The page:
A line from an article about US election irregularities:
In Kentucky, a poll worker was arrested for trying to throttle a voter.
What?!? Throttling a voter?? Sounds like there might very well be a very, very interesting story behind this one. Any suggestions on the last thing this particular voter might have said, just before being throttled?
Here’s one to start things off: “So I just pushed this thing here, and now I’ve got this blue screen saying something about an illegal operation…”
Just released (see, for example, this Reuters article) is a new study, which aimed to estimate the number of Iraqis who have died as a result of the US invasion in 2003. The methodology involved interviewing randomly sampled families, rather than more passive studies involving, for example, morgue reports. The conclusion is that the death rate since the invasion has been about two and a half times higher than that before the invasion, as a result of all causes — including violence, breakdown in medical services, etc. This translates into 655 000 additional deaths, or one in forty Iraqis.
It is studies of this sort which once again show that invading a stable country, even one ruled by a brutal regime, does NOT improve the lives of the people within the country. And it certainly can’t improve the world’s image of the invading country. I just hope that one day soon American society will start really asking itself how this tragedy could have been allowed to happen, and how the US world view needs to change to ensure that it doesn’t happen again.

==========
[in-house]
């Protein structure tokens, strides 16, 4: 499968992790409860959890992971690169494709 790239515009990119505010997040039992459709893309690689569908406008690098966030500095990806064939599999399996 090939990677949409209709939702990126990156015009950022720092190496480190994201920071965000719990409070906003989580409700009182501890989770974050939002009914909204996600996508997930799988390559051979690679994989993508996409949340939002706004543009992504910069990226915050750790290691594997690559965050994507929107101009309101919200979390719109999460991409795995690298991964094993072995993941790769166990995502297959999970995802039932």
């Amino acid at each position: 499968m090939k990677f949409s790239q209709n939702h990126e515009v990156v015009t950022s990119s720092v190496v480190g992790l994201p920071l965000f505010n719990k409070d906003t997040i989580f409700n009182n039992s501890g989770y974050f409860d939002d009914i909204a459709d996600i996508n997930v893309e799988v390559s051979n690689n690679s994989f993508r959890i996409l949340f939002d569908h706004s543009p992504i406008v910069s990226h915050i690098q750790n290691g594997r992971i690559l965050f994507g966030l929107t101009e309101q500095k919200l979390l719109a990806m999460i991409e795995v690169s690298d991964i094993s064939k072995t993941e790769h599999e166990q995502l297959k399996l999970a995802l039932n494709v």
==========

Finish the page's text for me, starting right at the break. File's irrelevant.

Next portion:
Ok, so not really life — just my physics. But this title flowed better.
So far today (it’s noon), I have made some real progress on a tricky problem we’ve been working on, that looks like it might soon give some very interesting results, possibly publication-worthy. This is very good. Also today, another paper appeared online with similar results to some of our work, from a different approach. This is potentially very bad. It’s 62 pages of heavy maths, so I’m not sure how bad at this stage. Preliminarily, though, it looks like at least some of our work is not in their paper.
So yes, things might start moving quickly now.
New studies from NASA (JPL) and elsewhere show a 14% reduction in perennial (ie. survives the summer) Arctic ice in just one year, from 2004 to 2005. Supercomputer models had suggested that the ice (and, incidentally, polar bears as a species) would all be gone by 2070, but this is far faster even than those predictions.
This might be a good time to turn off a light, or take your bike to work tomorrow. Just a thought.
In the news today: new studies of gas bubbles trapped in Antarctic show that current CO2 levels are higher than those for the last 800 000 years — and that the growth in CO2 levels over the last 17 years is so fast that it would normally require over 1000 years of natural variation to produce the same change.
The past 800 000 years includes many ice ages, and interglacial warming periods between the ice ages. The CO2 level fluctuates in step with global average temperature. So we’re looking at a change that in the last 17 years has been larger than that associated with a mere ice age (though luckily other changes are also associated with ice ages). But our CO2 emission rate is still increasing.